(AscendHealthy.com) – Many of us have experienced brain fog at some point or another from lack of sleep, fever, or even going too long between meals. But what if your brain fog were caused chronically by the medications you took for other health conditions? Known as medication fog, this problem affects a startlingly large number of people.
Medication fog can cause forgetfulness, difficulty answering questions and confusion. Other common symptoms of medication fog include sleepiness, balance problems and worsening gait. The symptoms can look very much like the onset or worsening of dementia. Because of that, it can be missed by family members, caregivers, and even doctors.
What Does Medication Fog Look Like? How Can You Prevent It?
What Causes Medication Fog?
Almost any drug can have side effects, and many drugs interact with one another. But sometimes, the side effects or interactions become more pronounced, even with medications that a patient may have taken for several years. That can be due to the introduction of other medications, the decline of overall health, the onset of memory issues with age, or the decline of kidney or liver function with age or worsening health.
The American Geriatrics Society maintains a resource for physicians, called the Beers List, of medications that are potentially inappropriate for use by older adults. The drugs range from antihistamines, muscle relaxers, antidepressants, stomach acid relievers, pain relievers, sleep aids and more. But what many of them have in common is that they are anticholinergic medications, acting to block acetylcholine and other neurotransmitters in the body. They aren’t the only class of offenders, however.
Who is Most at Risk?
Although medication fog is a problem anyone can have, there tends to be a greater prevalence among older people. This may come as no surprise, considering older people tend to use more medications. According to a report by Stat News, the percentage of adults in the US taking more than five prescription drugs was 15% in 2012. But as of 2019, the percentage for those over 65 skyrocketed to 42%. Of that group, 20% take more than 10 prescription medications a day.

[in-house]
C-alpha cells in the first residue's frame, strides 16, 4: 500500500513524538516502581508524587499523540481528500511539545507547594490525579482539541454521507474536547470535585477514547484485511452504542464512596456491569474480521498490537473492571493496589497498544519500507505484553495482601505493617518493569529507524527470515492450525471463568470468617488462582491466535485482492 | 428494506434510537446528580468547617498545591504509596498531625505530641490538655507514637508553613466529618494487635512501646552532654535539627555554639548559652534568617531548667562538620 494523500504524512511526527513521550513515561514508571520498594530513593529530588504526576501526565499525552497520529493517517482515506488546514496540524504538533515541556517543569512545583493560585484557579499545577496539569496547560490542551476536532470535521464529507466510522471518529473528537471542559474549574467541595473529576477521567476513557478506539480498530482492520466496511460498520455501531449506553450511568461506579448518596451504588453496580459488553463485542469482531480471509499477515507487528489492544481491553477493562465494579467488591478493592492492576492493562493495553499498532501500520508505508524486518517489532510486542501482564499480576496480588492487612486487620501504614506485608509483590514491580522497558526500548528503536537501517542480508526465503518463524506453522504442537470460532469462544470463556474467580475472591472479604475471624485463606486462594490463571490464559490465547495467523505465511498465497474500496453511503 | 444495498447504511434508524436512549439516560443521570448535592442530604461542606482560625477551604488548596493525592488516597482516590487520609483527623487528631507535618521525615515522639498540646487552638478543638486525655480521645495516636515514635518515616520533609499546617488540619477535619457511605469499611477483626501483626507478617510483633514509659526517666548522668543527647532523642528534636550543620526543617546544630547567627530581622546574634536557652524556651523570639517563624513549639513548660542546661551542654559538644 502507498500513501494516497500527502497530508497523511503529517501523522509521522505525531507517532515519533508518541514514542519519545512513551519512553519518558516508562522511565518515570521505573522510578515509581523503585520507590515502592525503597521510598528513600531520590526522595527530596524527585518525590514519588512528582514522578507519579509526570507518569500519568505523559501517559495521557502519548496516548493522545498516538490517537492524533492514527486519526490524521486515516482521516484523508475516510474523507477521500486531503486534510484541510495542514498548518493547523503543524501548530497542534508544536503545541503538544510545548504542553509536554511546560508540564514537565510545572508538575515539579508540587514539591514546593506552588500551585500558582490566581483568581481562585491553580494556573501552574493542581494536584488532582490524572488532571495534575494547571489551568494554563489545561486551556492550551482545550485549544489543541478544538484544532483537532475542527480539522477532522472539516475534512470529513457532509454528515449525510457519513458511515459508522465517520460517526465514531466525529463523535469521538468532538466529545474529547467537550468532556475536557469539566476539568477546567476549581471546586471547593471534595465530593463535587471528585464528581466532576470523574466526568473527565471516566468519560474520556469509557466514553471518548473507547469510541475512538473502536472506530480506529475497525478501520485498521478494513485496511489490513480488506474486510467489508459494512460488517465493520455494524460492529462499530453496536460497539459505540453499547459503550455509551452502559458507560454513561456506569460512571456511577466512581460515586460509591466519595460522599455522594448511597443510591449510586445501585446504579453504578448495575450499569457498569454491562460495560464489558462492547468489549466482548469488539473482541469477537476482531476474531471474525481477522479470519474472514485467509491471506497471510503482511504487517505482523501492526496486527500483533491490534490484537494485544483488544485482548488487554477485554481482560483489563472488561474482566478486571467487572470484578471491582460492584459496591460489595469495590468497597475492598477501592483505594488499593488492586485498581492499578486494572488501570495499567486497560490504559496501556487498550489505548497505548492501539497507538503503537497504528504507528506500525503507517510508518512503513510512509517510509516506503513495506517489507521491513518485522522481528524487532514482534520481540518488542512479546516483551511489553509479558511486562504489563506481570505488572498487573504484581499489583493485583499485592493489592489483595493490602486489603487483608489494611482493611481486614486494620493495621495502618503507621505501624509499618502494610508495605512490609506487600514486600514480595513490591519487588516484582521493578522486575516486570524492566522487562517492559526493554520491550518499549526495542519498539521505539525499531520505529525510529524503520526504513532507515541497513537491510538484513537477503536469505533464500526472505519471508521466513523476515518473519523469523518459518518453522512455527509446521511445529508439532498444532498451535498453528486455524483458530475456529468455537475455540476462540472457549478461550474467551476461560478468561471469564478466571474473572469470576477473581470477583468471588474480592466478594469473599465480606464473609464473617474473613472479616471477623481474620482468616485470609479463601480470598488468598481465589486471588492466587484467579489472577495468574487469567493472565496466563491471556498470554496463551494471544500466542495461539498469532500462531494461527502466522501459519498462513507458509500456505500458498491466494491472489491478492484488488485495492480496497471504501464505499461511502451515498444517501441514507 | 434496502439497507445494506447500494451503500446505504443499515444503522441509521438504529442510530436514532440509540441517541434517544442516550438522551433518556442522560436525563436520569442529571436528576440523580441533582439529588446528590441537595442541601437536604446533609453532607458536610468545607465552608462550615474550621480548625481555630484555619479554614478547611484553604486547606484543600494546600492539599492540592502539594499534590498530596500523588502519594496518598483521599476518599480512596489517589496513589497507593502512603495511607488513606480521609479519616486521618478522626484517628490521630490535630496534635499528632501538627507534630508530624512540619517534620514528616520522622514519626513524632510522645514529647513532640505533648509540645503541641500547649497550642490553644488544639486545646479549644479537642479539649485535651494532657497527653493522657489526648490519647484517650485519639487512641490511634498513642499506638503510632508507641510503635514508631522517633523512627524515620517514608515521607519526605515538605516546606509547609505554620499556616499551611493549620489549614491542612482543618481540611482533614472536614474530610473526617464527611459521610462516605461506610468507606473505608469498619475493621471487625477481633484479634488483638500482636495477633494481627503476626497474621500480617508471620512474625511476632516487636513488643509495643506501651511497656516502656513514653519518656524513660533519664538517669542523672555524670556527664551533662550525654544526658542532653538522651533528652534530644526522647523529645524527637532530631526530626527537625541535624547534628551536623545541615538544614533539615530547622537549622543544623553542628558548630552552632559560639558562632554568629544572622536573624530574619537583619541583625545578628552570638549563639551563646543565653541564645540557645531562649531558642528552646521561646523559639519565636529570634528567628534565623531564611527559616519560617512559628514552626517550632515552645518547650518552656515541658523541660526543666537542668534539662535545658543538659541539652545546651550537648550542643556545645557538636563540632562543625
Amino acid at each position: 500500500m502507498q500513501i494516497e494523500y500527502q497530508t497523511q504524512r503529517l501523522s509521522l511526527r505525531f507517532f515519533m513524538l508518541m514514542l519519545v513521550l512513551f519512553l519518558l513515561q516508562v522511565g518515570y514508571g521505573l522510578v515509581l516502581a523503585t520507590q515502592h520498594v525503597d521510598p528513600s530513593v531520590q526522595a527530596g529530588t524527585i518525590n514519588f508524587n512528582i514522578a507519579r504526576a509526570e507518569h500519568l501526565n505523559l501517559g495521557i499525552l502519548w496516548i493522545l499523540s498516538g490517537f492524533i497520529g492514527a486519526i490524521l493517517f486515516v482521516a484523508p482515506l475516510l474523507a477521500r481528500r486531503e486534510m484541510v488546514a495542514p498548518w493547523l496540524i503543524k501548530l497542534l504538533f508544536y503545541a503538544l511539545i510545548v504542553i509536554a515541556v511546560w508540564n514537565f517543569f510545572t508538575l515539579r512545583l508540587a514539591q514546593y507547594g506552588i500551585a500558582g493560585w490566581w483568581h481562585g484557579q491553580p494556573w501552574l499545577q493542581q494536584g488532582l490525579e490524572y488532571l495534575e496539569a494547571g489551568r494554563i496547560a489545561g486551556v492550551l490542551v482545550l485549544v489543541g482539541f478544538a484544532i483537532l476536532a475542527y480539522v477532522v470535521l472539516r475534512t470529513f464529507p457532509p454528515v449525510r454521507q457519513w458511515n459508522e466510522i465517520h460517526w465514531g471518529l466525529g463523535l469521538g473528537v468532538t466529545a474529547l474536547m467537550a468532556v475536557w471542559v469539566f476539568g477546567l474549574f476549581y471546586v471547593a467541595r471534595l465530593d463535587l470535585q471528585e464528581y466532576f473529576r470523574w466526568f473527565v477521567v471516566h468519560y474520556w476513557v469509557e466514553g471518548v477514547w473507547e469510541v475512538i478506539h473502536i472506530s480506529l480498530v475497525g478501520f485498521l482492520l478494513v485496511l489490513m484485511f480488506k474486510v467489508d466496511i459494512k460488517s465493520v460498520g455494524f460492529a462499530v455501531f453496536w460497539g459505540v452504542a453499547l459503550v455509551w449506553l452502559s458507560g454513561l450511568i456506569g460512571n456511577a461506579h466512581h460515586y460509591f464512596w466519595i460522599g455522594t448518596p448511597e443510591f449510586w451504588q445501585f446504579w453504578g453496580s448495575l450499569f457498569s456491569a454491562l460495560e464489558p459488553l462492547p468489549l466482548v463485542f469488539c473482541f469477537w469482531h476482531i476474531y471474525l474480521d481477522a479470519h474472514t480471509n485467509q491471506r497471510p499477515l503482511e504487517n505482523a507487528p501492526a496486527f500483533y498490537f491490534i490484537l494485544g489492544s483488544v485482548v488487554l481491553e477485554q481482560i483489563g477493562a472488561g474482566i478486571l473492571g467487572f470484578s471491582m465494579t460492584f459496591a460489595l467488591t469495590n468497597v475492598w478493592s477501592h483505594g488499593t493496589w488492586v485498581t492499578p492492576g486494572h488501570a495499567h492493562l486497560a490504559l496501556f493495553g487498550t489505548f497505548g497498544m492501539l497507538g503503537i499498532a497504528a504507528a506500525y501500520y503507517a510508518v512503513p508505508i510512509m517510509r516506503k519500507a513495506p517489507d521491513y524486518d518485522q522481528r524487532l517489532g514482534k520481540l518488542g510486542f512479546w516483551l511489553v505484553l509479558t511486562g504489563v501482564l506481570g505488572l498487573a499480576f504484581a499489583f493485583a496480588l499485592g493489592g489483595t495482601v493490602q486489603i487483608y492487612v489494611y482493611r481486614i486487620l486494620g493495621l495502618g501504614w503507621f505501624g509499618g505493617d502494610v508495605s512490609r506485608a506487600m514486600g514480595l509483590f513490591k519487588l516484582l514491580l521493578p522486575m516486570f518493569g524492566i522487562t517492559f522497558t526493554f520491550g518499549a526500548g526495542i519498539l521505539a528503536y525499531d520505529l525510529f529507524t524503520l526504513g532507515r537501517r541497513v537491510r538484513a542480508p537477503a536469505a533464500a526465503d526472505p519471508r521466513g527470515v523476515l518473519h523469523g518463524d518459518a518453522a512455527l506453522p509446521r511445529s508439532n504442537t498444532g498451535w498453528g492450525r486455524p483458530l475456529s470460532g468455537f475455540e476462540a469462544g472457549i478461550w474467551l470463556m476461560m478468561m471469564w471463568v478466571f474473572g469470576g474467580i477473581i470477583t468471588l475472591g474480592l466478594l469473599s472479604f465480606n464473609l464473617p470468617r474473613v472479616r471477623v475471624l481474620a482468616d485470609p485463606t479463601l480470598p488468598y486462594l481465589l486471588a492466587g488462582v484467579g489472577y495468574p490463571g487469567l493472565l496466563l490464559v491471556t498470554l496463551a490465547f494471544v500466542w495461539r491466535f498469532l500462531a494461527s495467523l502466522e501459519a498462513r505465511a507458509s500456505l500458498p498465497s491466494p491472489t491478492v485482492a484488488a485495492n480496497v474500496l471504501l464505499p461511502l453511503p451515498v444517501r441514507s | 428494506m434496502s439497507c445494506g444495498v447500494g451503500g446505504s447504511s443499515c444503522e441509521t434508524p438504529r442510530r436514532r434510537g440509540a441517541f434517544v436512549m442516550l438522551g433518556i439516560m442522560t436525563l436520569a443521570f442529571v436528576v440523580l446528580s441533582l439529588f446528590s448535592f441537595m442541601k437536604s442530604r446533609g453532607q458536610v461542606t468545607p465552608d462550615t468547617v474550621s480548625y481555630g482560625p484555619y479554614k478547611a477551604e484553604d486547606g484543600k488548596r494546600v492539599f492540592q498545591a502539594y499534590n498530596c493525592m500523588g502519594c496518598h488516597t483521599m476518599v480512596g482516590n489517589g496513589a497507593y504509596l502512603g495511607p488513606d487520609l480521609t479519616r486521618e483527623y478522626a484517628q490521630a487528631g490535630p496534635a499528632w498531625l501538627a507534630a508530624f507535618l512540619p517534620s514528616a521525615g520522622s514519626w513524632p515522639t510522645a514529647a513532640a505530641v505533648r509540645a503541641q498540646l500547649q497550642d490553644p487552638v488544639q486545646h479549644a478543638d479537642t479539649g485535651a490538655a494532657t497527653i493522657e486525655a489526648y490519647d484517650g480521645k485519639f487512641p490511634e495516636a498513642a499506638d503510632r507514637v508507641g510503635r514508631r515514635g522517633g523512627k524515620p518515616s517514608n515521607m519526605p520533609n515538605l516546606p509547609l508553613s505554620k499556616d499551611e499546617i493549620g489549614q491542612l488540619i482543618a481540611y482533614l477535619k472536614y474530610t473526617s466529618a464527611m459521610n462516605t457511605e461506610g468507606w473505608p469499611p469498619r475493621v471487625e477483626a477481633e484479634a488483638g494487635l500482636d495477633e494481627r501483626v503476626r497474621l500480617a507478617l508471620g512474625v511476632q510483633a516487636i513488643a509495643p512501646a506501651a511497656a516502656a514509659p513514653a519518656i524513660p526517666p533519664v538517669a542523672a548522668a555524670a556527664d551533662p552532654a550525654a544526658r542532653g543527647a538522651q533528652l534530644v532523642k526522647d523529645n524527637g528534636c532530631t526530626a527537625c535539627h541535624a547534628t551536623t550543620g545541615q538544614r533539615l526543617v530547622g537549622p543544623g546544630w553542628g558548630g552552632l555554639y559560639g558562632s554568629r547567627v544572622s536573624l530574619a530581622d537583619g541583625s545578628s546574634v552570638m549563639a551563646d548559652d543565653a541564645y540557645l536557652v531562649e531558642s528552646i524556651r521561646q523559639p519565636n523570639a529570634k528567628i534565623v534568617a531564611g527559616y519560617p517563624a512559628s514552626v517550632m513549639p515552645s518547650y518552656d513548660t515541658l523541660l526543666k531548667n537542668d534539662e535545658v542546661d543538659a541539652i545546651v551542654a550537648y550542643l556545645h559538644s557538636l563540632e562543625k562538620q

Reviewing Your Medications
There are several steps you should consider taking to check for medication interactions or overlaps, regardless of your age or physical condition. Some of these include:
- Reviewing all your medications with your primary care doctor or pharmacist at least once a year. This is especially important if you have more than one doctor prescribing for you.
- Contacting your doctor if you notice any changes or impairment. If you’ve recently started a new medication, your doctor might be able to prescribe an alternative option. If you’ve been taking your medication for some time now, you could be experiencing physical changes that could be changing the way you react to your medications.
- Asking your doctor about the possibility of reducing the number of medications that you take. Known as de-prescribing, it can be a good way to minimize the potential for drug side effects and interactions. It might require lifestyle changes, but those might have additional benefits.
- Learning more about your medications. It’s important to understand how your medications work, what the potential side effects could be and if any interactions may exist.
If you, friends or family become concerned about your behavior, balance or memory, contact your health care provider to see if medication fog might be the root cause before assuming it’s an actual physical or cognitive decline. Changing or tapering medications under your doctor’s supervision could resolve the issues, but never stop a medication without consulting your doctor first. Knowing more about your medications and watching for side effects and interactions could help you keep a clearer mind.
~Here’s to Your Healthy Ascension
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